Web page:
What you need to know
- Nvidia GPU-powered Chromebooks are reportedly in the works.
- At least two are in the making, likely powered by Intel 13th Gen Raptor Lake processors.
- These are expected to ship with Nvidia RTX 4050 GPUs.
Over the past few years, we have witnessed more Chromebooks getting into gaming, particularly with Steam games via ChromeOS. The hardware on Chromebooks, however, has been fairly limited, something that is likely to change this year with new dedicated GPUs reportedly coming to Chromebooks.
New findings from 9to5Google suggest that efforts to bring Nvidia RTX graphics to ChromeOS hardware have been going on for over a year. The plan is to have access to direct graphics cards for Steam gaming on Chromebooks.
We've recently witnessed AMD's announcement bringing new Ryzen and Athlon processors with integrated Radeon graphics for Chromebooks made by Asus and Dell. The 9to5Google report now indicates that Nvidia may have its sights on Chromebooks, with plans to bring its RTX GPUs to the platform.
As part of the plan, Google reportedly invested in internal hardware codenamed "Draco" or "Agah" — an alleged prototype based on Intel 12th-Gen processors and coupled with an Nvidia RTX 3050 GPU. As things progressed, the company is said to have a newer hardware model codenamed "Hades," notes 9to5Google.
Unlike the prototype, the "Hades" will act as a foundation for OEMs to build new commercial gaming Chromebooks. Currently, there are two in the making, codenamed "Cora" and "Zeus." These models, which are likely to be built on "Hades," will reportedly be powered by Intel 13th Gen Raptor Lake processors coupled with a newer Nvidia RTX 4050 GPU. Additionally, they are said to feature faster, upgradeable DDR5 RAM.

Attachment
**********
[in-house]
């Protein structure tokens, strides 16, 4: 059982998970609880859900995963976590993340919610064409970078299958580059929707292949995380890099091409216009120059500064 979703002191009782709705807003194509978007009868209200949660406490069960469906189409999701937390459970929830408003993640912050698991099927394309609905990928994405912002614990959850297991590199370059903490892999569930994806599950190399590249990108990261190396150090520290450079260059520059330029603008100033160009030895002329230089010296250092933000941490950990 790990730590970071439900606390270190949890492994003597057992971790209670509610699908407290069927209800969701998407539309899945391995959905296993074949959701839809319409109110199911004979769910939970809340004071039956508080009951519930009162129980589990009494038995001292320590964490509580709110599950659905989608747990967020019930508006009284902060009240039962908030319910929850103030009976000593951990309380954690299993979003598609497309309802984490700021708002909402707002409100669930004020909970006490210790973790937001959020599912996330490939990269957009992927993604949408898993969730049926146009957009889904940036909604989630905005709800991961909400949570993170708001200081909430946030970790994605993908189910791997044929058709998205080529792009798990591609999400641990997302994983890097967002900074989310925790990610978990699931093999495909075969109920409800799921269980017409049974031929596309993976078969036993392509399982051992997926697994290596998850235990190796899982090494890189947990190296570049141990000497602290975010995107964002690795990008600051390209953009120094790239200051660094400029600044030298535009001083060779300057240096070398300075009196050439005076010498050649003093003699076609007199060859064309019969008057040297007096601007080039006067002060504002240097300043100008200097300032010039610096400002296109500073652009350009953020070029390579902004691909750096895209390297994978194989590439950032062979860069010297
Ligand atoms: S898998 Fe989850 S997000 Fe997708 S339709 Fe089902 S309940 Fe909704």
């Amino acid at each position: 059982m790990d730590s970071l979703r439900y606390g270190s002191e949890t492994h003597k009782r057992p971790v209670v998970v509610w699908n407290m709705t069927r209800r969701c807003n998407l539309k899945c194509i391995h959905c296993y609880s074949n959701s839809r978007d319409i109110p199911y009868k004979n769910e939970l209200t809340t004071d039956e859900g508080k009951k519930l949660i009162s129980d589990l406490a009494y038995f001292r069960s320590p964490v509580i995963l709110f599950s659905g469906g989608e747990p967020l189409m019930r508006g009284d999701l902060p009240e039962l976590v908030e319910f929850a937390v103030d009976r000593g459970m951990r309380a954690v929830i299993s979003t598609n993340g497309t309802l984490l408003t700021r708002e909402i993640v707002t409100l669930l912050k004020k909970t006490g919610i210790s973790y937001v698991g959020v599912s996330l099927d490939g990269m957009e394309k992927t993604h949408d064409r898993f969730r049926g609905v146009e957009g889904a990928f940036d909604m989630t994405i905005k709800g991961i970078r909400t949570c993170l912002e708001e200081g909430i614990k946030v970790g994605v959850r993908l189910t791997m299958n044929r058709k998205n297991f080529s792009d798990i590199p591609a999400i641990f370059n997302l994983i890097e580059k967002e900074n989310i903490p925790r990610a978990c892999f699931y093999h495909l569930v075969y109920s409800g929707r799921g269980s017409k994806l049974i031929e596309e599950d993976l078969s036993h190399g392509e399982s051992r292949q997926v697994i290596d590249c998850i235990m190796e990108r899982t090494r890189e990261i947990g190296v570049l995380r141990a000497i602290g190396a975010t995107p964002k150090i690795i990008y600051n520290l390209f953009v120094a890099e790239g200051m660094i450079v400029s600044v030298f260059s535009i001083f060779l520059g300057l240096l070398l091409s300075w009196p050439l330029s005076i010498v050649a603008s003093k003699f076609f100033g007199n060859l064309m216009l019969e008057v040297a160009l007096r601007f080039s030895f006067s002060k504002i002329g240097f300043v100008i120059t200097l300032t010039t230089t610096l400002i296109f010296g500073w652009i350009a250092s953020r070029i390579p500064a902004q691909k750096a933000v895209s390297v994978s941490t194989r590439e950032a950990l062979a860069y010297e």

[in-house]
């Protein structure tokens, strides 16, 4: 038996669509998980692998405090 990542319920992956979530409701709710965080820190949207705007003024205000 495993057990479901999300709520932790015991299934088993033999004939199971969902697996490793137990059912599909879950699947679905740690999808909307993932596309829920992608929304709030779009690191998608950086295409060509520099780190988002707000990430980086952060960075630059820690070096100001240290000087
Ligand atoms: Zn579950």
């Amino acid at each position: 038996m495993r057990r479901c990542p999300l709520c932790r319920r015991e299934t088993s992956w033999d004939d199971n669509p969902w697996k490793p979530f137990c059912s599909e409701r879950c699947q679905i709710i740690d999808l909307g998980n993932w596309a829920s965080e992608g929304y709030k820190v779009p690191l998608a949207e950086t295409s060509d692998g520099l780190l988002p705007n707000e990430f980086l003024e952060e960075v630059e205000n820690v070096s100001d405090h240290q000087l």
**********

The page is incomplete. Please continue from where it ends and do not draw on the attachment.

Other features may include USB-C charging up to 240W and a battery bypass that would provide power directly from the charging cable. The aim is to achieve longer battery life and reduce heat dissipation.
It appears Google is entering an industry currently dominated by Windows-powered laptops, slowly moving its gaming Chromebooks away from the streaming-only gaming they've so far relied on. These alleged gaming Chromebooks sound promising, and it will be interesting to see the response from gaming audiences if and when these devices land, particularly if they are more affordable than their Windows counterparts.
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Vishnu works as a freelance News Writer for Android Central. For the past four years, he's been writing about consumer technology, primarily involving smartphones, laptops, and every other gizmo connected to the Internet. When he is away from keyboard, you can see him going on a long drive or chilling on a couch binge-watching some crime series.